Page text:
As the room full of software engineers in our office laments the contrived commercialism of Valentine’s Day (largely because they’re single), we wanted to get a sense of what real people would be doing today. Over the past week, we surveyed a few thousand US consumers over age 18 to see whether they would be observing Cupid’s big day. Here’s what we found:

First, we asked whether people would be buying a gift for that someone special this year. According to the 3,411 people we asked, 42% of consumers are Very Likely to buy a gift for someone, while 15% said Somewhat Likely.

The people most likely to buy gifts are (shocker) married men, between the ages of 30 and 44. People under age 24 and over age 65 are the least likely. Interestingly, women who say they are “Somewhat Taller” than average are 38% MORE likely to buy gifts than women of shorter or average height.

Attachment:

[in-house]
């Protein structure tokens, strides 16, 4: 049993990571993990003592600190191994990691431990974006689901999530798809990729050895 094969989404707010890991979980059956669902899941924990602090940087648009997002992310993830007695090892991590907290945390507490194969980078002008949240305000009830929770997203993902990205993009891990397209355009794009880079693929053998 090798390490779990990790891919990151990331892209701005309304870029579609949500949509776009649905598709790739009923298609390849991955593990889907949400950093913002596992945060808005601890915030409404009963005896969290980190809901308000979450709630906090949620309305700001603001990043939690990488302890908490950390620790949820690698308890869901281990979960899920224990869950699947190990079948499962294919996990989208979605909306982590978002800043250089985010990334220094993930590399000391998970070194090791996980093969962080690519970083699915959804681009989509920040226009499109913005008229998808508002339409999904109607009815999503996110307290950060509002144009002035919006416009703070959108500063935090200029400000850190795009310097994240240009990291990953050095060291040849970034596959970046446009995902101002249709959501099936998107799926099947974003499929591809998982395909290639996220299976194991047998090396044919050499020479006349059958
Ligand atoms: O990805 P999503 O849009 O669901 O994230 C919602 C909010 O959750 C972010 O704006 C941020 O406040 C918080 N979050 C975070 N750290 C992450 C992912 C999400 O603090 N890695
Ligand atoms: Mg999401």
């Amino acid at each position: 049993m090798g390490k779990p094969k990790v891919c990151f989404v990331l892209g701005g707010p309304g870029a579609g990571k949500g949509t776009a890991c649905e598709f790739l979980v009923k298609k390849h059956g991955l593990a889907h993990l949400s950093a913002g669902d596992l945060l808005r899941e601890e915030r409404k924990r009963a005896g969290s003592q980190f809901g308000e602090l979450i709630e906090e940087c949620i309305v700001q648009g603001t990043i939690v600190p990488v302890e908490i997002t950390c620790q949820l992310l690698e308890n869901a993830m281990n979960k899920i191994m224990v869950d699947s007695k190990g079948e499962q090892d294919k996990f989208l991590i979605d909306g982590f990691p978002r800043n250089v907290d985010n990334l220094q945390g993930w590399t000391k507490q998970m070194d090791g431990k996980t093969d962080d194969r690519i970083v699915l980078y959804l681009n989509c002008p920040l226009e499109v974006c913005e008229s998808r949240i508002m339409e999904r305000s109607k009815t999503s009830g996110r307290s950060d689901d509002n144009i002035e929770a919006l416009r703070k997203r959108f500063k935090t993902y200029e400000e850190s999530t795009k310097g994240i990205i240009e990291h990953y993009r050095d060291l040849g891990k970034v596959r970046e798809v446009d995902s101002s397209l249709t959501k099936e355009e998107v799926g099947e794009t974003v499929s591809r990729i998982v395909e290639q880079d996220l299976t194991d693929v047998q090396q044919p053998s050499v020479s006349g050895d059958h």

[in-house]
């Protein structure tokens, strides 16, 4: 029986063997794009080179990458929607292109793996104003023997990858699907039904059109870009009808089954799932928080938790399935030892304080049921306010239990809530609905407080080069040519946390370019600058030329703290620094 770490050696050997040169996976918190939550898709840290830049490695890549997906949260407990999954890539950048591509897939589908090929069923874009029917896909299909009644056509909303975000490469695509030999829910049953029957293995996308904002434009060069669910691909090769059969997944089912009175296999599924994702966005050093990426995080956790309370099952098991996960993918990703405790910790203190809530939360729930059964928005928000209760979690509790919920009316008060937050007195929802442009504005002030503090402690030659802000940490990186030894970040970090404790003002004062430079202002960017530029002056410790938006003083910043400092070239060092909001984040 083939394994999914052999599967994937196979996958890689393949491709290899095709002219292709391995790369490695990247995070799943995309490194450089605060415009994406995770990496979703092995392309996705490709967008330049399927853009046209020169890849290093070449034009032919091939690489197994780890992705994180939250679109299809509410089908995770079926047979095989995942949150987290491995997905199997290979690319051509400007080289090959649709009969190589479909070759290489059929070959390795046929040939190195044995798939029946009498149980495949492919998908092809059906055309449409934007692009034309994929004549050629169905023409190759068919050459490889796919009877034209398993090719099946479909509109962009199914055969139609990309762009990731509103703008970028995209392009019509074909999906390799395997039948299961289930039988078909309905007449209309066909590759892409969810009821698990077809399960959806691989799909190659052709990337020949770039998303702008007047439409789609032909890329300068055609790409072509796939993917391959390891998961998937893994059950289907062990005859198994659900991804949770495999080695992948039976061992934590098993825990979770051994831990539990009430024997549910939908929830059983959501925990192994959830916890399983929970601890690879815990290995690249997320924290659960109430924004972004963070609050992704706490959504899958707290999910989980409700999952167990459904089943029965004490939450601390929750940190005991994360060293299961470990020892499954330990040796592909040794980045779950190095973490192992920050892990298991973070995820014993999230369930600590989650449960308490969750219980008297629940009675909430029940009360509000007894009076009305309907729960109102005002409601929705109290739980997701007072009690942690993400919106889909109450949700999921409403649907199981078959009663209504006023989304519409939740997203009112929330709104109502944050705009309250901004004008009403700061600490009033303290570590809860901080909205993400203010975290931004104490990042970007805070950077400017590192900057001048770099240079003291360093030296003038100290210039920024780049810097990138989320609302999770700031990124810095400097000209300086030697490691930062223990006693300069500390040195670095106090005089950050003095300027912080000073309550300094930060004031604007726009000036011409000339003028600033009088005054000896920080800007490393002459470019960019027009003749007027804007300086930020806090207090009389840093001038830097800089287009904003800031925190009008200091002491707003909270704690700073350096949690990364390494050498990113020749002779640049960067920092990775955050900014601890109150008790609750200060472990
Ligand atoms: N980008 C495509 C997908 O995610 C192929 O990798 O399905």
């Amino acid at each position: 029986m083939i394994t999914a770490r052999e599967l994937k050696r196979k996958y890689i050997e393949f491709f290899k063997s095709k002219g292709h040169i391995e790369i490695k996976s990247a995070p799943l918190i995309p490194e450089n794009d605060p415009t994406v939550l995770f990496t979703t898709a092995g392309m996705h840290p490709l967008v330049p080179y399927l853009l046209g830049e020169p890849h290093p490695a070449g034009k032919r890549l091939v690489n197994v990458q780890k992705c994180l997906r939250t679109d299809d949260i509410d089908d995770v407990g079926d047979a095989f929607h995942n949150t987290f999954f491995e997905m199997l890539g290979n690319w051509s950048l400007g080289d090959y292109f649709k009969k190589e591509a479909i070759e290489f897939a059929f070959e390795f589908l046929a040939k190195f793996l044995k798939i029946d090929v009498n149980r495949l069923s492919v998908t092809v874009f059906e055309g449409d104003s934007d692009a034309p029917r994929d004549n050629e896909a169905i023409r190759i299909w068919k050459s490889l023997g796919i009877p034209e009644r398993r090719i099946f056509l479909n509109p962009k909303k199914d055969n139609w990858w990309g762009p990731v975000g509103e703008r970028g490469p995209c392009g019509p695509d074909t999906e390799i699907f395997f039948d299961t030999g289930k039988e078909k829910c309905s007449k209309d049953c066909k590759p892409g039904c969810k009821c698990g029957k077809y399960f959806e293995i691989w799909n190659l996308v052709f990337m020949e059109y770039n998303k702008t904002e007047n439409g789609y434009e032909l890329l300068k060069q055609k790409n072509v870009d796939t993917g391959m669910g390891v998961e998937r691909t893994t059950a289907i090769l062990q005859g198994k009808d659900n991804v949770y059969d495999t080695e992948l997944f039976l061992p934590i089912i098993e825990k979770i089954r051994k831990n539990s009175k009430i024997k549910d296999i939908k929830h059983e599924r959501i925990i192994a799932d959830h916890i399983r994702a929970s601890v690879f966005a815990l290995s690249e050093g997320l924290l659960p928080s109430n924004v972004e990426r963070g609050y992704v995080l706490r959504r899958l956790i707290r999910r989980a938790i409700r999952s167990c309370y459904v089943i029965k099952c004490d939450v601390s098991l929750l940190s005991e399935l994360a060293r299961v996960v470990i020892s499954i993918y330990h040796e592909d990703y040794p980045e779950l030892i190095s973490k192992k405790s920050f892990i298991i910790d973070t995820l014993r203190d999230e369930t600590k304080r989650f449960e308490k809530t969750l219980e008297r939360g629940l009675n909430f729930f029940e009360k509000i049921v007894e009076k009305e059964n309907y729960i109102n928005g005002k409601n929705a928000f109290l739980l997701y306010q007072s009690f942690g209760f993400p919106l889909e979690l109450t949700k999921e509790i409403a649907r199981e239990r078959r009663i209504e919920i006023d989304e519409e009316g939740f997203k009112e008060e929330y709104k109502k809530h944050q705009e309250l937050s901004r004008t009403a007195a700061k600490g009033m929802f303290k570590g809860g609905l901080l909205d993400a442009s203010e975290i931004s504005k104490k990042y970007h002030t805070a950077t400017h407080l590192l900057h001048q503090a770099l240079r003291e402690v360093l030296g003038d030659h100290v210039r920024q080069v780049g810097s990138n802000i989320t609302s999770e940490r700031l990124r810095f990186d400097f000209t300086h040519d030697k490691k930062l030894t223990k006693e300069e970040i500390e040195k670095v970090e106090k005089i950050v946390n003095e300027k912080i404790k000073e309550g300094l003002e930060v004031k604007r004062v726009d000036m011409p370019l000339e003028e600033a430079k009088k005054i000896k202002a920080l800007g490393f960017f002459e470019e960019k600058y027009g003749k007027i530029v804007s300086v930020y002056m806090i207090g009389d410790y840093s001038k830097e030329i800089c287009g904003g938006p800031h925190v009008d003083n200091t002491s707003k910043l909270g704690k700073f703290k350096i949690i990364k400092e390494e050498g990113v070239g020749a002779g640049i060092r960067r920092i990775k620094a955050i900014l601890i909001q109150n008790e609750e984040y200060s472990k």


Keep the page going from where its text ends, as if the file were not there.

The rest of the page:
Then we asked whether people planned to eat out for Valentine’s Day. The numbers are appreciably smaller than the people who plan to buy gifts. Here, we see that of the 3,461 people we asked, 15% are Very Likely to dine out, while a slightly larger group at 16% said Somewhat Likely.

As expected, the demographic splits here are similar to the gift-buyers with a few exceptions. The age group most likely to dine out are those between 25 and 29. This struck us as counter-intuitive because people who are married with school-aged children are 36% more likely to dine out than those who are married WITHOUT kids.

So, it looks like Hallmark will make out better selling gifts than the restaurant industry will make out overall. But it should apparently be a banner night for the Babysitting Industry.

Happy Valentine’s Day everyone.